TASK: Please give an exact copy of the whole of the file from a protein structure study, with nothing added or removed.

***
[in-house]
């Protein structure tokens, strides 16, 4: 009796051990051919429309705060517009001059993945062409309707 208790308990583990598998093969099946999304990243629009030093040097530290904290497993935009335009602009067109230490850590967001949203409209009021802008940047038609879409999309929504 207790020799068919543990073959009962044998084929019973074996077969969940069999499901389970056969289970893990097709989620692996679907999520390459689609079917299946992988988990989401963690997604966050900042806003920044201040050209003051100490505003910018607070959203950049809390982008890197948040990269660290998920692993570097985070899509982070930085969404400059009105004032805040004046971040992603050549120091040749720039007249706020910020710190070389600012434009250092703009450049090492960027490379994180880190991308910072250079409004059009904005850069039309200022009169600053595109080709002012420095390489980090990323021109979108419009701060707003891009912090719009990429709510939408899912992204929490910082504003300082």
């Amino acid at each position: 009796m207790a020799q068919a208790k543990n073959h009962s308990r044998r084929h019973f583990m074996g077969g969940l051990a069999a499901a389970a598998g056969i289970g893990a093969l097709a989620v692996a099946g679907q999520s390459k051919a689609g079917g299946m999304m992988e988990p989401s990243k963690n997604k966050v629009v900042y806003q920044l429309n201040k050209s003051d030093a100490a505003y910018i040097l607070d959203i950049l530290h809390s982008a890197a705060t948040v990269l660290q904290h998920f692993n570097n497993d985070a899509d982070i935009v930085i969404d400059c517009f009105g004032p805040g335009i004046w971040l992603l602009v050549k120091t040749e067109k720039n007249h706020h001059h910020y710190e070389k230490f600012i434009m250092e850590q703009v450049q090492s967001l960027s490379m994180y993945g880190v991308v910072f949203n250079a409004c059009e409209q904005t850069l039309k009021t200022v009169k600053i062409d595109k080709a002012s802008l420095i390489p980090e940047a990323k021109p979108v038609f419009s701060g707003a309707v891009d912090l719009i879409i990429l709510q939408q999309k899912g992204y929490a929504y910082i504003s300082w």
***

[in-house]
């Protein structure tokens, strides 16, 4: 009796051990051919429309705060517009001059993945062409309707 208790308990583990598998093969099946999304990243629009030093040097530290904290497993935009335009602009067109230490850590967001949203409209009021802008940047038609879409999309929504 207790020799068919543990073959009962044998084929019973074996077969969940069999499901389970056969289970893990097709989620692996679907999520390459689609079917299946992988988990989401963690997604966050900042806003920044201040050209003051100490505003910018607070959203950049809390982008890197948040990269660290998920692993570097985070899509982070930085969404400059009105004032805040004046971040992603050549120091040749720039007249706020910020710190070389600012434009250092703009450049090492960027490379994180880190991308910072250079409004059009904005850069039309200022009169600053595109080709002012420095390489980090990323021109979108419009701060707003891009912090719009990429709510939408899912992204929490910082504003300082």
């Amino acid at each position: 009796m207790a020799q068919a208790k543990n073959h009962s308990r044998r084929h019973f583990m074996g077969g969940l051990a069999a499901a389970a598998g056969i289970g893990a093969l097709a989620v692996a099946g679907q999520s390459k051919a689609g079917g299946m999304m992988e988990p989401s990243k963690n997604k966050v629009v900042y806003q920044l429309n201040k050209s003051d030093a100490a505003y910018i040097l607070d959203i950049l530290h809390s982008a890197a705060t948040v990269l660290q904290h998920f692993n570097n497993d985070a899509d982070i935009v930085i969404d400059c517009f009105g004032p805040g335009i004046w971040l992603l602009v050549k120091t040749e067109k720039n007249h706020h001059h910020y710190e070389k230490f600012i434009m250092e850590q703009v450049q090492s967001l960027s490379m994180y993945g880190v991308v910072f949203n250079a409004c059009e409209q904005t850069l039309k009021t200022v009169k600053i062409d595109k080709a002012s802008l420095i390489p980090e940047a990323k021109p979108v038609f419009s701060g707003a309707v891009d912090l719009i879409i990429l709510q939408q999309k899912g992204y929490a929504y910082i504003s300082w």